This walk is best done in autumn or winter. It is not a countryside walk and, although the scenery has some industrial units dotted about, the route to the reserve is evocative and atmospheric with fine views across the river Thames and the marshes. There are good bird-watching opportunities along the path by the Thames particularly if the tide is in. The medieval marshes of Rainham, Wennington and Aveley are one of the very few ancient landscapes remaining in London. The marshes were formerly a Ministry of Defence firing range and you will see evidence of this when you walk round the RSPB reserve.
Along the riverside path to the reserve there are some abandoned landing craft used in the 1944 “D” Day Normandy landings. Near the craft you will also see “the Diver”, a large public work of art designed by the sculptor John Kaufman (1941-2002) who was inspired by the stories told to him by his grandfather who worked as a diver in the London Docks at the turn of the 19th/20th century .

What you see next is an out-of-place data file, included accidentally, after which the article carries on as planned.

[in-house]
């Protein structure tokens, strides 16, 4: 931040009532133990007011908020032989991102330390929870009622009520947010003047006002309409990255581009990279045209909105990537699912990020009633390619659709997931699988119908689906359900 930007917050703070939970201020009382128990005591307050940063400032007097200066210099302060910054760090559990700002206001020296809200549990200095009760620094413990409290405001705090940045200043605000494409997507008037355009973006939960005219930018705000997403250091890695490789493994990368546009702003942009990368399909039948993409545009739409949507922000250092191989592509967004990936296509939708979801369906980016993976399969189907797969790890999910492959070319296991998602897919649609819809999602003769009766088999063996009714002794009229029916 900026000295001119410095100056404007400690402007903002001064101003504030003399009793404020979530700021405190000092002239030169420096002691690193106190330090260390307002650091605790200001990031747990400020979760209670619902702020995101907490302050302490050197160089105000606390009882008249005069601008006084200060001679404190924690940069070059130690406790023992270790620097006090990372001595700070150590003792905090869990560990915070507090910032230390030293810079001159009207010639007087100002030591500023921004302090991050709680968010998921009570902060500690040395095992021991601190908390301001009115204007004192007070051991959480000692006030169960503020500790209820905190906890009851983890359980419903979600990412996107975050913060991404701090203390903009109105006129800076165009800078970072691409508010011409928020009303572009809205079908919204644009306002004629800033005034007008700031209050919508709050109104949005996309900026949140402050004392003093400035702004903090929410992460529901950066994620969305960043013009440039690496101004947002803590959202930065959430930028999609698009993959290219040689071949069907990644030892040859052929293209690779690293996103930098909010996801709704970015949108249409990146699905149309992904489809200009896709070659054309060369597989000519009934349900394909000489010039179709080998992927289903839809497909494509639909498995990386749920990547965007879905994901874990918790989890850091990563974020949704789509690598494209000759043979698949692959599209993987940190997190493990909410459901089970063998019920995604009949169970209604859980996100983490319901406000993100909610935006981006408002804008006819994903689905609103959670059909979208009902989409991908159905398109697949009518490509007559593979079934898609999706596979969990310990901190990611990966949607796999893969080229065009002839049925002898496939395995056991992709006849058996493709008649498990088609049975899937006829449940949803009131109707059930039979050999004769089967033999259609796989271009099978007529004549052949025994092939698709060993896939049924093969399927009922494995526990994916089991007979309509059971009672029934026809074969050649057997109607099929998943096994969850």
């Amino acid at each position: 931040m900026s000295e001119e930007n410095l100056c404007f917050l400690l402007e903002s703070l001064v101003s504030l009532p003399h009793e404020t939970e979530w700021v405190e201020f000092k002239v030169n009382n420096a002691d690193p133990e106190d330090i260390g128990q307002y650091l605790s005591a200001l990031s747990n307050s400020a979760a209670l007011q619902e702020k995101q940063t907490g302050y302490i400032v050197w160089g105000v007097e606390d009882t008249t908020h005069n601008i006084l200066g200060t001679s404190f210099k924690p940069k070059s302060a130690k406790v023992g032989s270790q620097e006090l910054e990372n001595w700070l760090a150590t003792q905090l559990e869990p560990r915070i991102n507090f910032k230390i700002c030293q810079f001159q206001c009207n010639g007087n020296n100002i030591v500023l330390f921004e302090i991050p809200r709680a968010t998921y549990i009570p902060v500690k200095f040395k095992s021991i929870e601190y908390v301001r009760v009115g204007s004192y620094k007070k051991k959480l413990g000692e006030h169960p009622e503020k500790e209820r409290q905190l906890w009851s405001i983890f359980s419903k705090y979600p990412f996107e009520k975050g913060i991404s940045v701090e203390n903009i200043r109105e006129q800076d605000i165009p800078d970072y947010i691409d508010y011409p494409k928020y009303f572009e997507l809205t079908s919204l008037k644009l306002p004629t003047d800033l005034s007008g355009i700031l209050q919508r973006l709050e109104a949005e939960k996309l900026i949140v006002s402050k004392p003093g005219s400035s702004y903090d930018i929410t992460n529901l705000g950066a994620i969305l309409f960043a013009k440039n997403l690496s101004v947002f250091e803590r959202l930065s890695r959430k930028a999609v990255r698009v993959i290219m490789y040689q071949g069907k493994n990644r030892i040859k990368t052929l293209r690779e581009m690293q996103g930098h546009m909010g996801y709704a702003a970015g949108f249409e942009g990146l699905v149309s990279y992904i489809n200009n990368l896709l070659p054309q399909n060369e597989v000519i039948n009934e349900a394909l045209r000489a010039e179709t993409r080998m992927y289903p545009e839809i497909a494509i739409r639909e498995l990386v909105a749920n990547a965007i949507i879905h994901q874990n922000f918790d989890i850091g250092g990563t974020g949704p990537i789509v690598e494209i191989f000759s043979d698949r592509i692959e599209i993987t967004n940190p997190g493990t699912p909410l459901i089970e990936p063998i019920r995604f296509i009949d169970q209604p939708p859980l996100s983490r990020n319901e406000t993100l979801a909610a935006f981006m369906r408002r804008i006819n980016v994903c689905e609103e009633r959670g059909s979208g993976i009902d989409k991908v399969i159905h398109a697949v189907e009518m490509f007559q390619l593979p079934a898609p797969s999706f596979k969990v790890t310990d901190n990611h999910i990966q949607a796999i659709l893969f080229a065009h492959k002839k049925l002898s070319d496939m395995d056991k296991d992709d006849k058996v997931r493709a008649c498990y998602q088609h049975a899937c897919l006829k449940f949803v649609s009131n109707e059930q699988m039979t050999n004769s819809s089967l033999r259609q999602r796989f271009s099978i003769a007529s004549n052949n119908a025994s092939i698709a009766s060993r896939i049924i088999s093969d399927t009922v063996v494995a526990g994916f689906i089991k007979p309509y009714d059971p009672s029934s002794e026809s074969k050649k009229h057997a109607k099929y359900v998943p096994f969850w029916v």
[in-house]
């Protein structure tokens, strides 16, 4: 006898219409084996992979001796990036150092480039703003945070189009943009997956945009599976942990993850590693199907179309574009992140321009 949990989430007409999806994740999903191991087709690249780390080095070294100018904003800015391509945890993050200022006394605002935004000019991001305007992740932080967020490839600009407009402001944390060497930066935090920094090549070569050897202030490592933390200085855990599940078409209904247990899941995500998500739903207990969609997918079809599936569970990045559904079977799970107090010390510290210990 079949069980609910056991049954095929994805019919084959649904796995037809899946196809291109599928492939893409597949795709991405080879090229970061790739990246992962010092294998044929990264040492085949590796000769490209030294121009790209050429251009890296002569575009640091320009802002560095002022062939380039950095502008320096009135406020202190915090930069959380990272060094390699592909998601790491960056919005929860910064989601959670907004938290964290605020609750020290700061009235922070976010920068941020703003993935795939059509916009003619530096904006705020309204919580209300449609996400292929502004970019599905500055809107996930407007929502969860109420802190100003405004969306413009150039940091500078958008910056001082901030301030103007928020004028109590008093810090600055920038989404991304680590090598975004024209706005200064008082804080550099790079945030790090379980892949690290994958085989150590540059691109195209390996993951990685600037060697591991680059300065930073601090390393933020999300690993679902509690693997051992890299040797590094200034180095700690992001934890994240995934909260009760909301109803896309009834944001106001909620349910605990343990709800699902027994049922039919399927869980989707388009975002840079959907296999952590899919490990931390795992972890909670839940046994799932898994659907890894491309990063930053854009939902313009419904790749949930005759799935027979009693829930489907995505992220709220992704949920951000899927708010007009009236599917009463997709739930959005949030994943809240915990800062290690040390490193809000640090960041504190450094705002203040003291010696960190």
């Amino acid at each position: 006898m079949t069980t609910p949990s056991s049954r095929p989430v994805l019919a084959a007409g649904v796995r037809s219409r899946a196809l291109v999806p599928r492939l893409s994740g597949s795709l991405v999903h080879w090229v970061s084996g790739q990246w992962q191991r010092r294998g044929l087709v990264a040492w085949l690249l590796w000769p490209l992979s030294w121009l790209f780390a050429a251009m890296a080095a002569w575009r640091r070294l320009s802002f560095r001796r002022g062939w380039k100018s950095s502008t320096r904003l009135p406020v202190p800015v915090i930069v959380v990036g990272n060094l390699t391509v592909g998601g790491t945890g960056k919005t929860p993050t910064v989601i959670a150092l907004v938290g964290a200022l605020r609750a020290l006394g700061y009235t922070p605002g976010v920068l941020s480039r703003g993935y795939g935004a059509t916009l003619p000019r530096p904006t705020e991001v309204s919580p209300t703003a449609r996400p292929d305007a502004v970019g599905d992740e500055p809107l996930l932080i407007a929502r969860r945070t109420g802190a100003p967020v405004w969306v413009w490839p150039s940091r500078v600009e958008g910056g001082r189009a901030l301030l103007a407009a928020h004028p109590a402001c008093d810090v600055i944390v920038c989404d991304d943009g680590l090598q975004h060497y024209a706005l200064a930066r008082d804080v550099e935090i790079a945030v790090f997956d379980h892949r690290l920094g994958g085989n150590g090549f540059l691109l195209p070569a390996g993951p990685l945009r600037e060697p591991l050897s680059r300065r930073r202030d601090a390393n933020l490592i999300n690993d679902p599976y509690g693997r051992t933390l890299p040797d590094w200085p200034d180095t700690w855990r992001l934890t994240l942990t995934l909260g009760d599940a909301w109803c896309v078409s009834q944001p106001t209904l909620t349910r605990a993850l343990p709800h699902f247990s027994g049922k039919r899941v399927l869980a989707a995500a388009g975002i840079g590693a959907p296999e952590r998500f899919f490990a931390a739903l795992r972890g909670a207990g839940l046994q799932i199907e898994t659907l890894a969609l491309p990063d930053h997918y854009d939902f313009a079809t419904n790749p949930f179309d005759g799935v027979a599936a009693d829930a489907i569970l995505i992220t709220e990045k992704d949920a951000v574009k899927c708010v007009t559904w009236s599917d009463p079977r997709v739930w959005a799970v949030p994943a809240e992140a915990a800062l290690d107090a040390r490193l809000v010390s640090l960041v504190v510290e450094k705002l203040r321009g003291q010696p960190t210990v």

At the end of the riverside path by the Royal Hotel at Purfleet you can look back and see all of London’s modern iconic buildings (the Shard, the Gherkin, Canary Wharf) lined up on the horizon.
The RSPB Reserve at Rainham Marshes has an excellent visitor centre, with a café, shop and toilet facilities and superb “picture window” views across the marshes and the Thames. As well as a wide diversity of bird life the reserve has one of the highest densities of water voles in the UK.
If you are a resident of either the London Borough of Havering or Thurrock or a member of the RSPB then entry to the reserve is free. For all others there is a £3 entry charge.
If you can’t face any more muddy autumn or winter walks then this is a pleasant alternative and even if you are not a bird watcher it is an interesting and worthwhile day out.